Wednesday, January 27, 2016

Historical Research and World Building, By Kathryne Kennedy

It often surprises me how my historical research will add to or completely jell with the fantasy aspects of my novels. In THE ELVEN LORDS series, the stories are based in the eighteenth century, so I spent over a month researching the Georgian era, including the political environment, with special emphasis on daily life and--since my books are first and foremost romances--the clothing and housing of the aristocracy.
When I read that white wigs were prevalent in the era, it made perfect sense that the true reasons for wearing the wigs were to imitate the ivory-haired elven lords of my fantasy world. All I needed to do was to add a crushed silver stone to the wigs, which the aristocracy uses to imitate the silver sparkle of my lords. For my readers to identify with the history of the era, I felt that it was important to keep a king on the throne, but since the elven broke through the barrier between worlds and conquered England, dividing it into seven sovereignties that each ruled, I couldn’t be sure of the role he would play.

Then I read that the true power behind the throne at that time lay with Sir Robert Walpole, the Prime Minister of England. So, with an apology to King George, I made him nothing more than a trophy for the elven lords to wage their wars--wars that used humans as chess pieces in games of entertainment similar to the Roman gladiatorial games, but on a much broader scale. Sir Robert (and following Prime Ministers) became the leaders of the Rebellion, the underground movement of humans and half-elven who fight for England’s freedom and the restoration of their king to true power. As with actual history, the court set the precedence for clothing and style, but since the king of my fantasy world held influence only in that limited aspect, it became an obsession with him and his court.

My seven mad elven lords each had possession of a scepter, and the master of a particular power. As I researched the landscape and the development of England’s resources, I used that knowledge to divide the sovereignties. Since Bath and its famous healing waters were located in the southwest, it fell naturally into place that the elven lord Breden, master of the blue scepter of sea and sky, controlled that area, becoming the sovereignty of Dewhame, revealed in the novel THE LADY OF THE STORM. South central England, where London is located, is a politically important part of England and became Firehame, the sovereignty of Lord Mor'ded and his black scepter over the mastery of fire, a powerful realm that is explored in THE FIRE LORD’S LOVER. Agricultural eastern England became Verdanthame, with Mi'cal ruling with the green scepter of forest and plant. Northeastern England, extending upward into York and known for its roadways, became the sovereignty of Terrahame, and the elven lady Annanor and her brown scepter of earth. North central England, dominated by mining and hilly country, became the sovereignty of Bladehame and the silver scepter of Lan'dor, who masters metal. The northwest became Stonehame, where the elven lady La'laylia called up quartz from the depths to enchant with her violet scepter. And the west became Dreamhame, butting up against the craggy mountains of Wales, the sovereignty of Roden of the golden scepter, with his spells of glamour and illusion, fully revealed in the novel THE LORD OF ILLUSION.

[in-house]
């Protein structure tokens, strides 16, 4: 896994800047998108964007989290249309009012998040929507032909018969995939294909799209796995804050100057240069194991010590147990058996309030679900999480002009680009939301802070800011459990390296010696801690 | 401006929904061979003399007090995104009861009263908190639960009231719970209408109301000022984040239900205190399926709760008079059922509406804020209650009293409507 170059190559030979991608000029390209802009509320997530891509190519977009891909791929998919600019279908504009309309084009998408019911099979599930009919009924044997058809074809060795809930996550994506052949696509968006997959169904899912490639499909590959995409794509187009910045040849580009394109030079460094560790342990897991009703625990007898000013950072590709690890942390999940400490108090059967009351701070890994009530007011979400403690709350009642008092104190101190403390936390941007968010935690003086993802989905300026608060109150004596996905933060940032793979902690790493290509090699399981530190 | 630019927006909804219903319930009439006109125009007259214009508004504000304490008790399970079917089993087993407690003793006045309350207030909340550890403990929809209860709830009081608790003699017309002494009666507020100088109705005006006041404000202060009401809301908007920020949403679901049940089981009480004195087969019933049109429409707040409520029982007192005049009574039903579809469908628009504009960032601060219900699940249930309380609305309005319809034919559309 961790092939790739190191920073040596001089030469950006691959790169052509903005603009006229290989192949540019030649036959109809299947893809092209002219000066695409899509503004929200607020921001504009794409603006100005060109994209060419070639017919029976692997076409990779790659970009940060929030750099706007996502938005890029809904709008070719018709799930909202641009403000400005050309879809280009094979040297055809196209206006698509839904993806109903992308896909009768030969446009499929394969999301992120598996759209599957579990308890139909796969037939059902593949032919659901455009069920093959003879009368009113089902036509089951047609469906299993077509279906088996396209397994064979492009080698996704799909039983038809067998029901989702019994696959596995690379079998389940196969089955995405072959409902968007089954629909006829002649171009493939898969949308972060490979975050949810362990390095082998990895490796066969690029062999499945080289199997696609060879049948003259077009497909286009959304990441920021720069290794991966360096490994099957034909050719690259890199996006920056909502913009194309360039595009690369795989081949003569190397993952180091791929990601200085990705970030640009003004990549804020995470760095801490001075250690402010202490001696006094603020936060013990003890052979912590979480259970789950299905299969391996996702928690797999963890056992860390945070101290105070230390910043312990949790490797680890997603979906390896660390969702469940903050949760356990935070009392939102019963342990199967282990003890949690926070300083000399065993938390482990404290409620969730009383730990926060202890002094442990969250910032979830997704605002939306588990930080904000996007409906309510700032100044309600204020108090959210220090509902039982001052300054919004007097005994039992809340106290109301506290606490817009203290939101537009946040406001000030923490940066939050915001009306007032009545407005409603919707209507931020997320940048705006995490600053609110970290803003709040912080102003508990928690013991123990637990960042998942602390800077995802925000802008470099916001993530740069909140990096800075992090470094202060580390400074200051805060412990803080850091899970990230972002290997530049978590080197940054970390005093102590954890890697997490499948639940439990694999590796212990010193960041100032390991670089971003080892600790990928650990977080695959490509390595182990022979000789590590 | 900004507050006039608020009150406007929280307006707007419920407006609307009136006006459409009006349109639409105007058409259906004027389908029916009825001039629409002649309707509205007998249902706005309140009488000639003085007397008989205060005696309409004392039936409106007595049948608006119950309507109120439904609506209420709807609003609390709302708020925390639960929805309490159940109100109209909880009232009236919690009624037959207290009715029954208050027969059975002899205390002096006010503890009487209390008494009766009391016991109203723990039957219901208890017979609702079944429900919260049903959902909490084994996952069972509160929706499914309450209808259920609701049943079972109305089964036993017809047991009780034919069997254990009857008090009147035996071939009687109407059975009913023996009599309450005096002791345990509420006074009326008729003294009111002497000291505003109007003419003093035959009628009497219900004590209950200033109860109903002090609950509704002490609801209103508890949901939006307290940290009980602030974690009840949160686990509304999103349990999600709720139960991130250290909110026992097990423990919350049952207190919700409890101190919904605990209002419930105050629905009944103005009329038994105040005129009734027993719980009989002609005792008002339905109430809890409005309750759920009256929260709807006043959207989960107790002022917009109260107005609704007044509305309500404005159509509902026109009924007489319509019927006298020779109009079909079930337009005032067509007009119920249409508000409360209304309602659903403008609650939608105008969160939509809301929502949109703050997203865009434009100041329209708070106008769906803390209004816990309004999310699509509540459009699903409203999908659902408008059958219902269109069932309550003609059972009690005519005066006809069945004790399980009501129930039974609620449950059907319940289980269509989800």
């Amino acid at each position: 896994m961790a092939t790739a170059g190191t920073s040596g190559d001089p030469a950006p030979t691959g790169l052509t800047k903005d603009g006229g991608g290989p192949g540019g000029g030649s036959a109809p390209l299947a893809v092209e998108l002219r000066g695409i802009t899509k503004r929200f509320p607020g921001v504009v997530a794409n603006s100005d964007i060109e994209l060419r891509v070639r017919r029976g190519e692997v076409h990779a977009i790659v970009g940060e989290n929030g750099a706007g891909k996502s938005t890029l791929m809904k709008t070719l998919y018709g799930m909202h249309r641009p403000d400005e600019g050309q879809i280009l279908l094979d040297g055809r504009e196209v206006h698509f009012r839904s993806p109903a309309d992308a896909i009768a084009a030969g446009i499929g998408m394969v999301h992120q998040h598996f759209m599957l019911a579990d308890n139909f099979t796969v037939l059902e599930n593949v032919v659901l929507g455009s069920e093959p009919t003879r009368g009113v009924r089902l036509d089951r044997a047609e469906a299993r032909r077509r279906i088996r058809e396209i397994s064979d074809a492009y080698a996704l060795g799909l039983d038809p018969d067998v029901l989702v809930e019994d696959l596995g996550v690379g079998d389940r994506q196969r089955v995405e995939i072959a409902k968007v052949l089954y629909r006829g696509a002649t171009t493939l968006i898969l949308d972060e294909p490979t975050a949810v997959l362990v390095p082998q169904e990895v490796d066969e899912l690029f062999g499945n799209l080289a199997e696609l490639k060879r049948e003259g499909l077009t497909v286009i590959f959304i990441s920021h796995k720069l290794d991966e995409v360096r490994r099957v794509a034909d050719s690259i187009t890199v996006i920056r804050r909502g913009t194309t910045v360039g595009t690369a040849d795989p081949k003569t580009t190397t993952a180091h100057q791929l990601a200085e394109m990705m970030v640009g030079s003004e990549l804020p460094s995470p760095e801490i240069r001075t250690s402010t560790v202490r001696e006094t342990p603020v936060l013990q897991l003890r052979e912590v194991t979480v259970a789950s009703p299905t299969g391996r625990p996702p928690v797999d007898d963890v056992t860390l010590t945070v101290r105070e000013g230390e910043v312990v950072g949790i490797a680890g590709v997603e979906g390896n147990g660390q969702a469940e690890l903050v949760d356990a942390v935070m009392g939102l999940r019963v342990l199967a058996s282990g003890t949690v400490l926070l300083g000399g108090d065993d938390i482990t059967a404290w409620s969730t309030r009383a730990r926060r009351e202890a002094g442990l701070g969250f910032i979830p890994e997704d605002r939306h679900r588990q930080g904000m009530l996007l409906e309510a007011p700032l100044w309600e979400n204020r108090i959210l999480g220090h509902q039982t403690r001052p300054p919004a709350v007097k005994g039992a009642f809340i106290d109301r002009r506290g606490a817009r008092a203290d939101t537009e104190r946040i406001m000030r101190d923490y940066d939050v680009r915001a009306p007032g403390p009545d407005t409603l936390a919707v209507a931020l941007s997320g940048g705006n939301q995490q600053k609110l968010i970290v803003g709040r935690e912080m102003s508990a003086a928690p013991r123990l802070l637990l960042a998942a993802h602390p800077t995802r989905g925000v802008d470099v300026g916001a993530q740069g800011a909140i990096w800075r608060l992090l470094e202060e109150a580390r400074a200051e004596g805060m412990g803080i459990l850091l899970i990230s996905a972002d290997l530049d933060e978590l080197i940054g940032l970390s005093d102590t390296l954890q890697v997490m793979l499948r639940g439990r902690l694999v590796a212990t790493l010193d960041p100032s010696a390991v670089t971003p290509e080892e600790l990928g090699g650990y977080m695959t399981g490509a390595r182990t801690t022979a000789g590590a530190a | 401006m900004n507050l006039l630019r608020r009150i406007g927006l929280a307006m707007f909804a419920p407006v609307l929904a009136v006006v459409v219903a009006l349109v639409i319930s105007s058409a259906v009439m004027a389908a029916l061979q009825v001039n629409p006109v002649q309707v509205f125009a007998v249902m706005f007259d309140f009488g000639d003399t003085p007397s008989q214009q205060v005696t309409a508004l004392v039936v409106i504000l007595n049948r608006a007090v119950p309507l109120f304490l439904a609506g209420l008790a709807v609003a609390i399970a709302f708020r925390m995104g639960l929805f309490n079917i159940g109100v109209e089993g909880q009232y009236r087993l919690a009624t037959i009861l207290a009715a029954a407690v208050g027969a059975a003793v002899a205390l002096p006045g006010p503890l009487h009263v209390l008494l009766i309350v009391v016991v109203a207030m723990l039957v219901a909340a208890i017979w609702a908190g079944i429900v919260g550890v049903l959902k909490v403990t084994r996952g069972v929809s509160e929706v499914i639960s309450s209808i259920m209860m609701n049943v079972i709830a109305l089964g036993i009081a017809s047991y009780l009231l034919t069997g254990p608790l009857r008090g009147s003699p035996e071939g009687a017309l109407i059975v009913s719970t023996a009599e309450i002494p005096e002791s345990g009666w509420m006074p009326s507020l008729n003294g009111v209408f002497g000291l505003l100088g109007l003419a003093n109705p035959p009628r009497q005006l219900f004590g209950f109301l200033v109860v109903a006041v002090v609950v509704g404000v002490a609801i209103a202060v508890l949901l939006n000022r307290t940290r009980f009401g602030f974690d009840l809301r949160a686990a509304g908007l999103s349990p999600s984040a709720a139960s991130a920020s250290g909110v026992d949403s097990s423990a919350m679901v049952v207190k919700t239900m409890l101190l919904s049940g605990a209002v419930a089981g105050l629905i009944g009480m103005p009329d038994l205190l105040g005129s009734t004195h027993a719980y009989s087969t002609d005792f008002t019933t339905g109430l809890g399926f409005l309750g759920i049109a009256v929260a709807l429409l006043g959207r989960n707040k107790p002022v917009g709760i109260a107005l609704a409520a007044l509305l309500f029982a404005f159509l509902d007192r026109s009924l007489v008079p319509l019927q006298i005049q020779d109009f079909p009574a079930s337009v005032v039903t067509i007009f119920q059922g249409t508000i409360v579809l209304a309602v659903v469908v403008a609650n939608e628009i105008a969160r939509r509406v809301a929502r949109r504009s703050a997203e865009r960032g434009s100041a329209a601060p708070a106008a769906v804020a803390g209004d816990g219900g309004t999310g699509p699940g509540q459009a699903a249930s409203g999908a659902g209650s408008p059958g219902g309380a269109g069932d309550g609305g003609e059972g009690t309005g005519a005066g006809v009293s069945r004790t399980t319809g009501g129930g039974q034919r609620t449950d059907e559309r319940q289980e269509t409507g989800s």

Arranged marriages were common in the era, often devised for political gain, and it fell naturally into place that the elven lords would use them to their own advantage. My hero in THE FIRE LORD’S LOVER, General Dominic Raikes, is a half-breed who has inherited his father’s magical gift of fire, and because of it, is a General of Firehame’s army. My heroine, Lady Cassandra Brydges, has the bloodlines to produce a new champion for the elven lord’s war games…and is secretly trained as an assassin by the Rebellion. 

In my novelette, The ASSASSIN’S LOVER, we get a glimpse of the sovereignty of Stonehame, and the capital city that glows with jewel-fire even in starlight. We meet a lady of that city, Minerva Overon, whose home falls within the shadow of Stonehame Palace, which is crafted by the elven lady from one large piece of amethyst. But my heroine lives in one of the few mansions created of black jet, which aids the young assassin (another of history’s ruthless characters) sent to kill her…although he gets more than he bargained for.

And so did I, as I researched eighteen-century England, and found some surprising developments for my stories along the way.

My Magical Best,


  1. I love how you incorporate history into your world, Kathryne. So interesting!